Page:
Big Data And The War For Right Talent
Rather than competing on knowledge that constantly breaks down, it’s better to compete on an ability to learn. However, the best approach will be to compete on the speed and adaptability of learning
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Big data starts with the fact that there is a lot more information floating around than ever before, and it is being put to newer usages. IDC thinks we will produce 44 zettabytes of data by 2020. However, organisations have made huge progress in tracking and analysing data. From management information systems (MIS) and decision support systems (DSS) to a vocabulary of business intelligence (BI), we are now in the world of Decision Sciences.
However, there lies a big challenge too. Organisations realise that data-driven decision making is not about adopting a new technology or hiring some analysts. It is about finding the right talent who can convert data into actionable insights. This gap is a much discussed topic. Some organisations hire experts, who know everything about the discipline — “Superman” model. However, this model is hard to scale and these experts are difficult to find. Other organisations are fixating on machines and automation as the way of scaling analytics — “Robocop” model, which is not flexible.
At Mu Sigma, by right talent, we imply a new breed of employees — a blend of business analysts, applied mathematicians, and programmers. But while most firms separate these into three distinct roles, we need them combined into one — the Decision Scientist. This is the “Iron-Man” model where the Decision Scientist — human is equipped with processes, technologies and platforms.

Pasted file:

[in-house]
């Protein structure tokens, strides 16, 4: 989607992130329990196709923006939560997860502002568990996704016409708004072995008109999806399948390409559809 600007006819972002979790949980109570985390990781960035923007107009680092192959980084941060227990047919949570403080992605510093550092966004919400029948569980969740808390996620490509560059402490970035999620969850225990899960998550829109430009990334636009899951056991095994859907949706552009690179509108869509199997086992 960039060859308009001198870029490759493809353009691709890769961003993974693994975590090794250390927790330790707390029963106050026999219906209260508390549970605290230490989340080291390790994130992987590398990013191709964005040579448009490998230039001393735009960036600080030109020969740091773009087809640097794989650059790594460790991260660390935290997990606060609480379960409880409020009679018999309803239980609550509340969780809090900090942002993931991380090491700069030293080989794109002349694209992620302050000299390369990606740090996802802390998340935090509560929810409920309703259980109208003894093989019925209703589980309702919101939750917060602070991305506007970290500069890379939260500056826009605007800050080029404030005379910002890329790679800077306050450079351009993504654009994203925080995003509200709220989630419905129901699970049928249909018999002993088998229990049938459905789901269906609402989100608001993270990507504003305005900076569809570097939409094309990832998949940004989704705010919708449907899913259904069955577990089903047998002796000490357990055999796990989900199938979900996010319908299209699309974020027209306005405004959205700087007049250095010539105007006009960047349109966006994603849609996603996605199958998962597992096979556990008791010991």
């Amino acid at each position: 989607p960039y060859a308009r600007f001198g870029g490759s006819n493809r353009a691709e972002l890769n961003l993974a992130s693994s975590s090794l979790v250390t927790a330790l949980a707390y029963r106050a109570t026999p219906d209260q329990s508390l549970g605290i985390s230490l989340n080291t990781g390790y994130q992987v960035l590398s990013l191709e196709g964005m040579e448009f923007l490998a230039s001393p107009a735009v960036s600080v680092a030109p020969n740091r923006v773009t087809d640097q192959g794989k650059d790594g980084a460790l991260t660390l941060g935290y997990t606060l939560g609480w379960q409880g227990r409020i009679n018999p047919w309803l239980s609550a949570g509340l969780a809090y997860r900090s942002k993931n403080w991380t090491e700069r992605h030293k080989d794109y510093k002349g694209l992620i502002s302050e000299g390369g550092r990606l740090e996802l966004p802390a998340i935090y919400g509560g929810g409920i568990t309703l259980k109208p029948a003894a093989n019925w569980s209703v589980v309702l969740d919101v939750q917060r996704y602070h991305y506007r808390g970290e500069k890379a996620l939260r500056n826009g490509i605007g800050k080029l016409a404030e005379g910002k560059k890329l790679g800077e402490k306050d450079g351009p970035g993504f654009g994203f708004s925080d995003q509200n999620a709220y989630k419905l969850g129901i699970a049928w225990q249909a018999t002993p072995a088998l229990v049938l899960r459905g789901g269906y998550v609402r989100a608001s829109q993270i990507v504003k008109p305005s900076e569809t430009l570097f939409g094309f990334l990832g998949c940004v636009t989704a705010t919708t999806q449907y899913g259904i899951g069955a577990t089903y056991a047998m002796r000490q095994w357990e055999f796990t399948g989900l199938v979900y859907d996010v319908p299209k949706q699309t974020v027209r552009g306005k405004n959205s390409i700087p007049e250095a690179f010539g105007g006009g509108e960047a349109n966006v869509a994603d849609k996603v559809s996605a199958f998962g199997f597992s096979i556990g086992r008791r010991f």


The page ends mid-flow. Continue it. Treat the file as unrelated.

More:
A Decision Scientist accelerates the journey from data to decisions. He has an acute understanding of the business and can define and solve business problems using data engineering, data science and decision science. To be able to do all this, a Decision Scientist needs to incorporate below fundamental shifts in his approach to solving business problems.
Learning over knowing: Rather than competing on knowledge that constantly breaks down, it’s better to compete on an ability to learn. However, the best approach will be to compete on the speed and adaptability of learning.
Fail fast, cheap and often: Decision Sciences industry demands innovation at speed. This in turn raises the cost of experimentation. If we can bring down this cost — throwing many, many darts at the dartboard within the same budget and timeframe, then the probability of success will rise dramatically.
Interdisciplinary perspective: In an environment of complexity, business problems don’t follow boundaries. For eg, an inventory problem at a manufacturer is not necessarily a supply chain problem alone. It will have roots in the customer ordering patterns, choice of customer segments, products mix that one offers, etc. Isolated approaches will not work now, an interdisciplinary approach is needed.
In today’s changing business environment, it’s all about harmonising data and decisions. Many firms or executives misguidedly end up prioritising data analytics over the need for better decision-making. With evolving customer demands, it is important to stay relevant. Data and analytics can help understanding these demands better. However, one must keep in mind that creative problem-solving is as important. It’s time for a cultural and a mindset shift — to understand that decision matters just as much as data.
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